During our Flavor Foray in Charleston, Sara Clow of Grow Food Carolina, visited with our group and spoke about her work with chefs and farmers. I had the opportunity to interview her and would like to share that here.
Friend of the Farmer
Charleston’s Sara Clow is on a mission to save one small farm at a time by providing a conduit for their produce to chefs and retailers.
By Beverly Stephen July 19, 2016
The idea of a farmer showing up at the back door of a restaurant with a bushel of heirloom tomatoes is romantic but not very efficient for either farmer or chef. A central location where farmers can bring their produce and chefs can purchase it, is much more practical. Such a place exists in Charleston, South Carolina. It’s called Grow Food Carolina and it’s headed by Sara Clow a dynamic career changer who has found her niche at the intersection of conservation and farming. It’s one of some 300 “food hubs” around the country that, as Clow says, “are making local easy.”
She’s the first to admit it’s not possible to supply everything a chef needs. “Every kitchen has to have a lemon in house every day,” she says. “We don’t grow lemons.” Neither do they deal in proteins. The focus is on fruits and vegetables. “We’re getting something fresh almost 12 months a year but we also a have freezer program. Now we’re in blueberry season and we’re freezing them.”
It’s not always easy getting to the locals. “When we started in 2011, I was the only full time employee and I had only convinced five farmers to join,” Clow recalls. It’s a testament to her entrepreneurial spirit and unflagging efforts that there are now eight employees working with 80 producers. Last year Grow Food did $1 million in sales. The non-profit retains a 20 percent operational fee. Revenues are reinvested into the program.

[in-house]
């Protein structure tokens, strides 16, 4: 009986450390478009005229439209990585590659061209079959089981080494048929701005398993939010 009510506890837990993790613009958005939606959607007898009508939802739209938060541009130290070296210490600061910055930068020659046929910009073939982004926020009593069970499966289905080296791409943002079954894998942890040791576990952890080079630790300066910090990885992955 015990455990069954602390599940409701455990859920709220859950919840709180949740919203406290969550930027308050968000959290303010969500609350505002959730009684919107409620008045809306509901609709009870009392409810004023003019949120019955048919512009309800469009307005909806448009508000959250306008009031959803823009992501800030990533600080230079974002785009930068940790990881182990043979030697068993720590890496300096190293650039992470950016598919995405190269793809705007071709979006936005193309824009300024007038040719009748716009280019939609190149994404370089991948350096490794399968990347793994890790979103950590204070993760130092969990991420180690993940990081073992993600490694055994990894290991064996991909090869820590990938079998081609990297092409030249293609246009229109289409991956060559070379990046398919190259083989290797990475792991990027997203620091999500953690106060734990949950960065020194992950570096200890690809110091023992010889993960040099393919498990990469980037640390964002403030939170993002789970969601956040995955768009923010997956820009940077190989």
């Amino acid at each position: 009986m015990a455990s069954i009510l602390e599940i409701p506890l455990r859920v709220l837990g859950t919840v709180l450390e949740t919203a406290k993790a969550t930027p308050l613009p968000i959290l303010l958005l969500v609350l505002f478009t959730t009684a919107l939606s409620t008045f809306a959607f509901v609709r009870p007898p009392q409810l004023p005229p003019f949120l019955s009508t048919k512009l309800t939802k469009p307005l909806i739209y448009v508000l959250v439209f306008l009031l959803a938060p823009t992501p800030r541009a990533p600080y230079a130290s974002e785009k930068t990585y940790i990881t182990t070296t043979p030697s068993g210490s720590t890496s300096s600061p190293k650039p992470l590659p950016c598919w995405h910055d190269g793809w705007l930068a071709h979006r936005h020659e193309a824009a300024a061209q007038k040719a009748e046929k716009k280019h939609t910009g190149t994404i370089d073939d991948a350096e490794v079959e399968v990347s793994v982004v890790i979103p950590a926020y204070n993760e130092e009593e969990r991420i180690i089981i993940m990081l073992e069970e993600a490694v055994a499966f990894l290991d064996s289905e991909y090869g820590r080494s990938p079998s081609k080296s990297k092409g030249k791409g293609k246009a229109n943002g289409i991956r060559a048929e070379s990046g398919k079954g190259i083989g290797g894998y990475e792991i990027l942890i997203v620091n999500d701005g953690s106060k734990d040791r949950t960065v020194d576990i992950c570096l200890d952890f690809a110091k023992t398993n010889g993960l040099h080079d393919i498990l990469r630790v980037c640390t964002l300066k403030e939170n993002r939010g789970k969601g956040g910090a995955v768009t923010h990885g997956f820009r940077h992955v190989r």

“We meet farmers, often reaching out at an event. A lot of farmers hear about us through word of mouth. After we make contact we make a farm visit,” she says. “We explain what we do and we get a feel for what they grow.”
Local small farmers deliver produce to the warehouse where it’s aggregated into coolers. Then the staff does sales and marketing and distribution. “We send an availability list twice a week to restaurants and once a week to institutions,“ Clow explains. “We send the list to hundreds of people but probably really only have 150 super active.” The customers number well regarded Charleston restaurants and super market giants like Harris Teeter and Whole Foods.
In Charleston, May and June are the busiest months. But the list of products is longer in the winter there than in colder climes. July and August are prime times for tomatoes, melons, butter beans, figs, okra, squash and peppers, and stone fruits.
“We opened a market for the farmers,” Clow believes. “We just expanded their wholesale market opportunities and they increased their acreage. I don’t have a poster child farm–no one specific story I can point to. Our goal is to create economically sustainable farms so they won’t be sold and developed.”